My Teenager Confessed to Eating Cubed Soap in Our Bathroom


How do things like this happen?  I don’t know.  They usually arise from ignorance.   I want to openly admit my ignorance about soap.  I know very little about soap.  This is my fault.  I live within driving distance of noted soap experts.  Now, I do use soap multiple times a day.  When given the opportunity to purchase soap, I buy products which claim to kill 99.9% of germs.  How the soap smells and looks are a secondary concern.  I want the germs to die.

Sometime over the past few weeks, the designated soap buyer (also known as Mother), purchased hand soap for our daughter’s shared bathroom.  The soap came in the shape of colored cubes; red, yellow, and orange.  Probably intended to be more decorative than functional, these soap cubes were as large as the ice from a decent ice machine.  Imagine, however, if you’re not as tuned in to the decorative soap world, thirteen, and hungry.  What might these cubes appear to be?  To the untrained eye, they look like huge chunks of candy, left for the taking, on the edge of the bathroom sink.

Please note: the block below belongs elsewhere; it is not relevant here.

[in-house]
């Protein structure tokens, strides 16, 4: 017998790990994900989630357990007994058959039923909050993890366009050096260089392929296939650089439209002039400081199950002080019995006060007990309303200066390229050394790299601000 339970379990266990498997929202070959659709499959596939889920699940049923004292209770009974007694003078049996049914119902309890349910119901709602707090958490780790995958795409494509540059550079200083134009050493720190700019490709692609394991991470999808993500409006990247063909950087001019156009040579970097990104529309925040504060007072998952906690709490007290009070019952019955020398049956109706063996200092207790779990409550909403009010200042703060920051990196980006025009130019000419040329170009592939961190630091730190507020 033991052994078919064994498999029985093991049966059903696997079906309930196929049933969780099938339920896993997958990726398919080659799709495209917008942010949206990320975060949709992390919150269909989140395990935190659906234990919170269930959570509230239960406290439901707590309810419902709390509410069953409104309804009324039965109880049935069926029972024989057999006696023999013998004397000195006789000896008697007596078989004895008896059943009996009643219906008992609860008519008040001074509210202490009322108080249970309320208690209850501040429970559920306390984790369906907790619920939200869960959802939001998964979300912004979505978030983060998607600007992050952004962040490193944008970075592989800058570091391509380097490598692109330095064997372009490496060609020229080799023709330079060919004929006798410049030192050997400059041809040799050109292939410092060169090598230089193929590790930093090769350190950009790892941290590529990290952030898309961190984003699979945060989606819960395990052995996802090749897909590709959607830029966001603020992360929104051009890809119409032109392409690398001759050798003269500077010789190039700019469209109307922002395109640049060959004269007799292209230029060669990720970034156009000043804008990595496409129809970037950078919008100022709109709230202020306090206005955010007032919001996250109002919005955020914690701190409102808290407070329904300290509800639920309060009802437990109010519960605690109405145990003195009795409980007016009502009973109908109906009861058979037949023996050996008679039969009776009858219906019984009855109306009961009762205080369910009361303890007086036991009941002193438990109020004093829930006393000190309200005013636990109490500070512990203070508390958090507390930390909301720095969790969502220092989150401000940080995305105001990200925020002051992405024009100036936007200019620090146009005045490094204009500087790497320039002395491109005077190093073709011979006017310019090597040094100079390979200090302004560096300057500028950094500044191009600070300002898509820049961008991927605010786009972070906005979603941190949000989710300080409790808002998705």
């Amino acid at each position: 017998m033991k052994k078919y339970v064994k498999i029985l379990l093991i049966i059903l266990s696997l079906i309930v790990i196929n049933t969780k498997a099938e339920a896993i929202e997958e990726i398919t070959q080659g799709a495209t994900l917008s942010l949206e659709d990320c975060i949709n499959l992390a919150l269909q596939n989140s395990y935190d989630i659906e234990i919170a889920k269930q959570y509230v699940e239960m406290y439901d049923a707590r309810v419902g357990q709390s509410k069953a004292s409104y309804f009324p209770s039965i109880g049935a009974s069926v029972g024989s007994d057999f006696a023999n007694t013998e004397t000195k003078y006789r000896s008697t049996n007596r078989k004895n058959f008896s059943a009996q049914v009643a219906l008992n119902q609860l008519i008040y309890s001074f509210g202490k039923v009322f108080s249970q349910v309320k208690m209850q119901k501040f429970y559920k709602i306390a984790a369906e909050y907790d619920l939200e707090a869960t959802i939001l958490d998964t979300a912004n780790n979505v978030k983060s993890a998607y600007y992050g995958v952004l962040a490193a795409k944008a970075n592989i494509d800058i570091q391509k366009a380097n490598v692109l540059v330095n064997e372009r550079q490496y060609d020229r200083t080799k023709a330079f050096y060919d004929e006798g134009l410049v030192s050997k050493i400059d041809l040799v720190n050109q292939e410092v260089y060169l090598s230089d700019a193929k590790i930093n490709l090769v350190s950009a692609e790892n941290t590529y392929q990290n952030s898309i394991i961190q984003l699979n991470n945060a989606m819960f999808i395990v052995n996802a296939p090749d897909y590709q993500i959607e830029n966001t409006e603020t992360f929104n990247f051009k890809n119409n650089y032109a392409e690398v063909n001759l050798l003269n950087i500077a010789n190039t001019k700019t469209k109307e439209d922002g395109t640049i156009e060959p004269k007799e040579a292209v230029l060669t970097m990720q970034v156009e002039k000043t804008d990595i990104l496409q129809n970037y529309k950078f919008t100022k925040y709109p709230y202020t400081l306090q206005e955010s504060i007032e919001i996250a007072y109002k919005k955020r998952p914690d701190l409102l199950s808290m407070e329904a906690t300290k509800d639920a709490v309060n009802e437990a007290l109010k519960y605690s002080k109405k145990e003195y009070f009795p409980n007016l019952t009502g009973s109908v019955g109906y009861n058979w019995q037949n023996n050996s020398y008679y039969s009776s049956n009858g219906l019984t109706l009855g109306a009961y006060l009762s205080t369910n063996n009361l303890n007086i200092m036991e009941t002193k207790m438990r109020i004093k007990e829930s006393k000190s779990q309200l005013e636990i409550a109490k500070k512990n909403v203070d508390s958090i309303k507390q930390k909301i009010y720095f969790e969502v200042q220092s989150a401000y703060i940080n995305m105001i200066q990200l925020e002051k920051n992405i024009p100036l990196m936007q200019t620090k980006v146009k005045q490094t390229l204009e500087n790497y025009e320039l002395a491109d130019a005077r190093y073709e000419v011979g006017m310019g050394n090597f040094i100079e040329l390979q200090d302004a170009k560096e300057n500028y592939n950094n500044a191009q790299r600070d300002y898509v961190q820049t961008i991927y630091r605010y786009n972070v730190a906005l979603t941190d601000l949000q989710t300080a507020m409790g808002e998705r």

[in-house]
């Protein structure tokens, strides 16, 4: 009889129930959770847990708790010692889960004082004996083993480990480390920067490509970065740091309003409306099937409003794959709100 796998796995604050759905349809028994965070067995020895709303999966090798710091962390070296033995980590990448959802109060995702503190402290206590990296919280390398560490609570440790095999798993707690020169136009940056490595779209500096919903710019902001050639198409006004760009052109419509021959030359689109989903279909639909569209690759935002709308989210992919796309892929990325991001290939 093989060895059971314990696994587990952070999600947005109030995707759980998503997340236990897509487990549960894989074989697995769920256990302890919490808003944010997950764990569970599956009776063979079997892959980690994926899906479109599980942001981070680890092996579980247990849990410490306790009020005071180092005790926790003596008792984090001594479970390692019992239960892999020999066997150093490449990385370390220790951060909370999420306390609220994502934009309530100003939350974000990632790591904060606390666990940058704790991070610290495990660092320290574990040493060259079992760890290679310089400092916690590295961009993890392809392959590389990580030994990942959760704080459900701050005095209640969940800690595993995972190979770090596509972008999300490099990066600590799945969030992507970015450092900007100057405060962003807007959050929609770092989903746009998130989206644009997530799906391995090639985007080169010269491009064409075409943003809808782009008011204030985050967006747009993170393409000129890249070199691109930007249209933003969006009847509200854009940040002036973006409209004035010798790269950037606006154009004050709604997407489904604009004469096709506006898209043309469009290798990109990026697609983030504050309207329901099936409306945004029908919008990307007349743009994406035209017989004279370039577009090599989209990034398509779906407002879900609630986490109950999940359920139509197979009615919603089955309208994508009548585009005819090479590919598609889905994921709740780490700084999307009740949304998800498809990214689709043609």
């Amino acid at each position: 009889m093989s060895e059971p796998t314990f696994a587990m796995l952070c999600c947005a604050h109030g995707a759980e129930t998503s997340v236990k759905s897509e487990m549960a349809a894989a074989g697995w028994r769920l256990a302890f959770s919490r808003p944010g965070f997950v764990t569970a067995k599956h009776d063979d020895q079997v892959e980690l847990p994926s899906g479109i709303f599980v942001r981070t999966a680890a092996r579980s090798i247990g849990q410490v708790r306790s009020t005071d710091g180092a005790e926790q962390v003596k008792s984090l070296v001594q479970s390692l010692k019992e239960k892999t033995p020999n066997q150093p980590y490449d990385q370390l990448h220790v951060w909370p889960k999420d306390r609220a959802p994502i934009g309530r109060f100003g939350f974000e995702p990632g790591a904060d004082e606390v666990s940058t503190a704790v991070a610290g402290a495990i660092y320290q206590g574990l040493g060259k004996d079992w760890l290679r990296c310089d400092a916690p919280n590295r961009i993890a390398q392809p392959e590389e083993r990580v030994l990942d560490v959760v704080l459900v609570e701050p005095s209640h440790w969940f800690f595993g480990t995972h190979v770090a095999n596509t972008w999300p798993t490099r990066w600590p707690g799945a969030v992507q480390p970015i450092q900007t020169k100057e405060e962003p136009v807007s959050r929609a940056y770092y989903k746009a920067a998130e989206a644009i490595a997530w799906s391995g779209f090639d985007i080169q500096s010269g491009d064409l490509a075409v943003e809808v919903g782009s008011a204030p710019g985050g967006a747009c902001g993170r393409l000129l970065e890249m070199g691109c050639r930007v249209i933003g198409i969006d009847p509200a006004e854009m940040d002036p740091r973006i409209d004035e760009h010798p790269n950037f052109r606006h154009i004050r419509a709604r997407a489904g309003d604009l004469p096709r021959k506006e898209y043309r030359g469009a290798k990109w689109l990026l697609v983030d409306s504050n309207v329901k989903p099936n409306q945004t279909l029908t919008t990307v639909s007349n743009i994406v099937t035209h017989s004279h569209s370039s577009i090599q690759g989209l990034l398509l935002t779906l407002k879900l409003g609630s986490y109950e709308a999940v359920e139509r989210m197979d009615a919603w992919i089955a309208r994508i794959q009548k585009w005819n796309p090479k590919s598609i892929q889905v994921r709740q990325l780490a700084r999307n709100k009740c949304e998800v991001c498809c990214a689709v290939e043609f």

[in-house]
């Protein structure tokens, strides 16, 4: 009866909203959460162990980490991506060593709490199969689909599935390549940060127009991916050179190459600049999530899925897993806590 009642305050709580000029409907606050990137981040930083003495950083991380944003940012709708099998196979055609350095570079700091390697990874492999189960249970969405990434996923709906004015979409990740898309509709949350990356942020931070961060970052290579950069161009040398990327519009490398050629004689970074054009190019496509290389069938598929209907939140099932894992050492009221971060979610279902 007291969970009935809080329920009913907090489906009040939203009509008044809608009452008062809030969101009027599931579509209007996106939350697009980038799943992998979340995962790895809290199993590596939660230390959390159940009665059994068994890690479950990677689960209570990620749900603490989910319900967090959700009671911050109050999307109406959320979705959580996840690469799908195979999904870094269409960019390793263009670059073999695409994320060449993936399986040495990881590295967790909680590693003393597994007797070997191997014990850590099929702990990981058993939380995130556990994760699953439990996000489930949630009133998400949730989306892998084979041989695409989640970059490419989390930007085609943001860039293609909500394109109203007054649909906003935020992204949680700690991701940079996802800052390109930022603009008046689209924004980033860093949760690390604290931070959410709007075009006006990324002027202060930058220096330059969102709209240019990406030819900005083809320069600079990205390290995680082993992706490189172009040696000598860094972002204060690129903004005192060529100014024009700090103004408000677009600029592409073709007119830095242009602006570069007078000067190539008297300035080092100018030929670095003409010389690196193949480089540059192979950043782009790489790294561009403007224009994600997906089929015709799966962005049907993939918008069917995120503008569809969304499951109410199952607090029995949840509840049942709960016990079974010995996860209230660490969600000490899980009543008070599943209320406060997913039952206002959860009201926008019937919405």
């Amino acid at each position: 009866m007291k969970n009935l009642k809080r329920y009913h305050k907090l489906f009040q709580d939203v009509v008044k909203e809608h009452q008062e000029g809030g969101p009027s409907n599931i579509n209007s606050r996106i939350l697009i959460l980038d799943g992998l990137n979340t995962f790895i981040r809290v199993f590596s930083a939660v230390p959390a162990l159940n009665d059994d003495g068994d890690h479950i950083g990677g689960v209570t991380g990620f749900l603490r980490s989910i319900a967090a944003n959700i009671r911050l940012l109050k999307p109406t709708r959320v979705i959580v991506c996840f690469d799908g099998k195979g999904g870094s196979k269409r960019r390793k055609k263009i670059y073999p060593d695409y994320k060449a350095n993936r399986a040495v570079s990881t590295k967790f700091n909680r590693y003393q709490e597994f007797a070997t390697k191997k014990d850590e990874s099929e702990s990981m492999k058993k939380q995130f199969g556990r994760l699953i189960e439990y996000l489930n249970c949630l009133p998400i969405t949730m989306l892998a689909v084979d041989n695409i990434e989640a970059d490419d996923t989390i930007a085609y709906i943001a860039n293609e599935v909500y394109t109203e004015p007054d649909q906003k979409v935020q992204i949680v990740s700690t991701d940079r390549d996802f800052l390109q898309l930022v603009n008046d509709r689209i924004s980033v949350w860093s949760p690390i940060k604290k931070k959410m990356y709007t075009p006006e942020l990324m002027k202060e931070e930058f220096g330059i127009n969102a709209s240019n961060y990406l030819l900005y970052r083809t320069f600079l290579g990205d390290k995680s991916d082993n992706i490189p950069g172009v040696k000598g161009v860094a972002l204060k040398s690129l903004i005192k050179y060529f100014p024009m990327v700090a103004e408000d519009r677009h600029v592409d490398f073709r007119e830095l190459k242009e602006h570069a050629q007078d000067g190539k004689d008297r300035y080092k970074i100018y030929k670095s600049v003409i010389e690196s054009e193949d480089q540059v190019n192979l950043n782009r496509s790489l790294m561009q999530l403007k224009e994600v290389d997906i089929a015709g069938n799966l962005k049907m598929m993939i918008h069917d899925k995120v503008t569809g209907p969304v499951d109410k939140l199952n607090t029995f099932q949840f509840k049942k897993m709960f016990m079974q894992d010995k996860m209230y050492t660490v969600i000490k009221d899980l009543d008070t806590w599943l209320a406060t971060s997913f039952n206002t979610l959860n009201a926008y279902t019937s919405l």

Last night, Caroline came from her shower and stood before the assembled family council.  “I have something to confess,” she said.  “What is it?” her mother asked.  She looked so sad, much a like a kitten rejected by those tasked with creating kitten memes.

“You know those red cubes that look like candy by the sink,” she asked.  “Yes, the soap.”  “Well, I took a bite out of one.  I didn’t know it wasn’t candy and my mouth still tastes like soap.  It’s not funny!”  Her older sister was more concerned if she spat the half eaten soap back into the dish.  Jordan didn’t want to wash her hands with Caroline’s confusion.

“No, it wasn’t funny,” I said, lying through my teeth.  Caroline confessed to voluntarily eating soap.  It was a little funny.   In her defense, they did look delicious and inviting.   This is a hard one to figure out.  I can either tell her to hold her snacking until she gets out of the shower or put a jar of mints by the toilet paper.  It is difficult to put a price on sanity.  I’m leaning toward making the bathroom an environment without edible looking products.  Wait till I tell her about the time I tried to spread a sea-shell shaped bar of soap on a piece of toast.


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